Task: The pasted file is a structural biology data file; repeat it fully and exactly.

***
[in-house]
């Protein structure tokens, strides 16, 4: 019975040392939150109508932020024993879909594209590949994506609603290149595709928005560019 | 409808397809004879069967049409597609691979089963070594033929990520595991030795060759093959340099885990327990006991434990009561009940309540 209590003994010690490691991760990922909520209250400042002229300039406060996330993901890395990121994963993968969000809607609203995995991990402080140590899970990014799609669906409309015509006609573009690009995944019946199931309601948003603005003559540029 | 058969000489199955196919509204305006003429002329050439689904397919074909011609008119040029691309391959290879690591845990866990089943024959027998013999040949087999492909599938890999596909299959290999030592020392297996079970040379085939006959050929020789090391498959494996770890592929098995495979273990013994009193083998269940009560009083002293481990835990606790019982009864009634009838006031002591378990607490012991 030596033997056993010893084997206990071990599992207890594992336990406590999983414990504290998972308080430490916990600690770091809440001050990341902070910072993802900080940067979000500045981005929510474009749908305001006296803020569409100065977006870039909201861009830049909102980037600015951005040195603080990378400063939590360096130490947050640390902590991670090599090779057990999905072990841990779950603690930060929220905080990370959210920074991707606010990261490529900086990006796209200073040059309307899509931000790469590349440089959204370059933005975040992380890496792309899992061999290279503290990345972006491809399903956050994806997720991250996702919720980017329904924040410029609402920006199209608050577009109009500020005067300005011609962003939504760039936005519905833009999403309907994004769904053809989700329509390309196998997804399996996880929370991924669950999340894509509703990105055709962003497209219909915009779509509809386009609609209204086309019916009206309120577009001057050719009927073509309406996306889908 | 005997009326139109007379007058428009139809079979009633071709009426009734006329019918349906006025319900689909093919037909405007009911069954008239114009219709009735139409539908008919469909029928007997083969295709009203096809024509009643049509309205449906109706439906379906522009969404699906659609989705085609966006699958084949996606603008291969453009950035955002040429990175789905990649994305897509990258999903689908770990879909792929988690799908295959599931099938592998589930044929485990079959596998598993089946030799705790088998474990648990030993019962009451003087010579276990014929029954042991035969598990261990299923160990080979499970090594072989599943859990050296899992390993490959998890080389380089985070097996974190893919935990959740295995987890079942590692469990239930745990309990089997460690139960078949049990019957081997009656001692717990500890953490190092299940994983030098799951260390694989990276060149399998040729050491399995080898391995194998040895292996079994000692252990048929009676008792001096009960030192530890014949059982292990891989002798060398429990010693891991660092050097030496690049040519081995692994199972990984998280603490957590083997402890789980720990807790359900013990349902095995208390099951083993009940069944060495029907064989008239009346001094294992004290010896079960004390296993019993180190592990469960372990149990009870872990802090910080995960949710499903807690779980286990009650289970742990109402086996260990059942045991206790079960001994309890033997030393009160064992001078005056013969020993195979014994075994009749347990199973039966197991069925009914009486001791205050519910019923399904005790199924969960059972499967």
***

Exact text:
[in-house]
């Protein structure tokens, strides 16, 4: 019975040392939150109508932020024993879909594209590949994506609603290149595709928005560019 | 409808397809004879069967049409597609691979089963070594033929990520595991030795060759093959340099885990327990006991434990009561009940309540 209590003994010690490691991760990922909520209250400042002229300039406060996330993901890395990121994963993968969000809607609203995995991990402080140590899970990014799609669906409309015509006609573009690009995944019946199931309601948003603005003559540029 | 058969000489199955196919509204305006003429002329050439689904397919074909011609008119040029691309391959290879690591845990866990089943024959027998013999040949087999492909599938890999596909299959290999030592020392297996079970040379085939006959050929020789090391498959494996770890592929098995495979273990013994009193083998269940009560009083002293481990835990606790019982009864009634009838006031002591378990607490012991 030596033997056993010893084997206990071990599992207890594992336990406590999983414990504290998972308080430490916990600690770091809440001050990341902070910072993802900080940067979000500045981005929510474009749908305001006296803020569409100065977006870039909201861009830049909102980037600015951005040195603080990378400063939590360096130490947050640390902590991670090599090779057990999905072990841990779950603690930060929220905080990370959210920074991707606010990261490529900086990006796209200073040059309307899509931000790469590349440089959204370059933005975040992380890496792309899992061999290279503290990345972006491809399903956050994806997720991250996702919720980017329904924040410029609402920006199209608050577009109009500020005067300005011609962003939504760039936005519905833009999403309907994004769904053809989700329509390309196998997804399996996880929370991924669950999340894509509703990105055709962003497209219909915009779509509809386009609609209204086309019916009206309120577009001057050719009927073509309406996306889908 | 005997009326139109007379007058428009139809079979009633071709009426009734006329019918349906006025319900689909093919037909405007009911069954008239114009219709009735139409539908008919469909029928007997083969295709009203096809024509009643049509309205449906109706439906379906522009969404699906659609989705085609966006699958084949996606603008291969453009950035955002040429990175789905990649994305897509990258999903689908770990879909792929988690799908295959599931099938592998589930044929485990079959596998598993089946030799705790088998474990648990030993019962009451003087010579276990014929029954042991035969598990261990299923160990080979499970090594072989599943859990050296899992390993490959998890080389380089985070097996974190893919935990959740295995987890079942590692469990239930745990309990089997460690139960078949049990019957081997009656001692717990500890953490190092299940994983030098799951260390694989990276060149399998040729050491399995080898391995194998040895292996079994000692252990048929009676008792001096009960030192530890014949059982292990891989002798060398429990010693891991660092050097030496690049040519081995692994199972990984998280603490957590083997402890789980720990807790359900013990349902095995208390099951083993009940069944060495029907064989008239009346001094294992004290010896079960004390296993019993180190592990469960372990149990009870872990802090910080995960949710499903807690779980286990009650289970742990109402086996260990059942045991206790079960001994309890033997030393009160064992001078005056013969020993195979014994075994009749347990199973039966197991069925009914009486001791205050519910019923399904005790199924969960059972499967």